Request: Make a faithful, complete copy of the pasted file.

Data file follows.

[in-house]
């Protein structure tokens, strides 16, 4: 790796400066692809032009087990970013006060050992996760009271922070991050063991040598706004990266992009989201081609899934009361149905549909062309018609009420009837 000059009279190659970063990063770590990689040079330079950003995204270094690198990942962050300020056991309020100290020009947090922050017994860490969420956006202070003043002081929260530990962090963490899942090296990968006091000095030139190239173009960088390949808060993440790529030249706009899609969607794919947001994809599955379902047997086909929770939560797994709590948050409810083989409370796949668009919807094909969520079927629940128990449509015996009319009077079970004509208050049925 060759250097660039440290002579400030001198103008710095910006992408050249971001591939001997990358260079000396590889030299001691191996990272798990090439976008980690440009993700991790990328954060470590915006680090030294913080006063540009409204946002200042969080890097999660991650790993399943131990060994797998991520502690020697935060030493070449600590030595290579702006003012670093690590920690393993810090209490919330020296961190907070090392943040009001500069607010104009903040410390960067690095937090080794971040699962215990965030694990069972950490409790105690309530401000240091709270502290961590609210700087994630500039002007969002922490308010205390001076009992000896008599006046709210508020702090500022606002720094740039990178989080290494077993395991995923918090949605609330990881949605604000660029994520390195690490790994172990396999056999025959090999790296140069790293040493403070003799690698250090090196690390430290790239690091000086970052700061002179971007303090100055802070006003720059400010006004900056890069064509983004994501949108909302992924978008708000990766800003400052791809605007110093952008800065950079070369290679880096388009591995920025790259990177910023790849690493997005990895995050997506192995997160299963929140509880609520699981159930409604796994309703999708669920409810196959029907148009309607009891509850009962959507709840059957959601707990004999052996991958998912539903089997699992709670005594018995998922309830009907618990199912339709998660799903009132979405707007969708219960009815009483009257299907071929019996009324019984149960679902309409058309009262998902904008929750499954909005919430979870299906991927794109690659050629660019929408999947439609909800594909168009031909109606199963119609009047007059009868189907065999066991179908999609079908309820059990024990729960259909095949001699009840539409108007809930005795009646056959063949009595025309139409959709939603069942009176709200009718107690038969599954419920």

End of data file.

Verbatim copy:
[in-house]
């Protein structure tokens, strides 16, 4: 790796400066692809032009087990970013006060050992996760009271922070991050063991040598706004990266992009989201081609899934009361149905549909062309018609009420009837 000059009279190659970063990063770590990689040079330079950003995204270094690198990942962050300020056991309020100290020009947090922050017994860490969420956006202070003043002081929260530990962090963490899942090296990968006091000095030139190239173009960088390949808060993440790529030249706009899609969607794919947001994809599955379902047997086909929770939560797994709590948050409810083989409370796949668009919807094909969520079927629940128990449509015996009319009077079970004509208050049925 060759250097660039440290002579400030001198103008710095910006992408050249971001591939001997990358260079000396590889030299001691191996990272798990090439976008980690440009993700991790990328954060470590915006680090030294913080006063540009409204946002200042969080890097999660991650790993399943131990060994797998991520502690020697935060030493070449600590030595290579702006003012670093690590920690393993810090209490919330020296961190907070090392943040009001500069607010104009903040410390960067690095937090080794971040699962215990965030694990069972950490409790105690309530401000240091709270502290961590609210700087994630500039002007969002922490308010205390001076009992000896008599006046709210508020702090500022606002720094740039990178989080290494077993395991995923918090949605609330990881949605604000660029994520390195690490790994172990396999056999025959090999790296140069790293040493403070003799690698250090090196690390430290790239690091000086970052700061002179971007303090100055802070006003720059400010006004900056890069064509983004994501949108909302992924978008708000990766800003400052791809605007110093952008800065950079070369290679880096388009591995920025790259990177910023790849690493997005990895995050997506192995997160299963929140509880609520699981159930409604796994309703999708669920409810196959029907148009309607009891509850009962959507709840059957959601707990004999052996991958998912539903089997699992709670005594018995998922309830009907618990199912339709998660799903009132979405707007969708219960009815009483009257299907071929019996009324019984149960679902309409058309009262998902904008929750499954909005919430979870299906991927794109690659050629660019929408999947439609909800594909168009031909109606199963119609009047007059009868189907065999066991179908999609079908309820059990024990729960259909095949001699009840539409108007809930005795009646056959063949009595025309139409959709939603069942009176709200009718107690038969599954419920």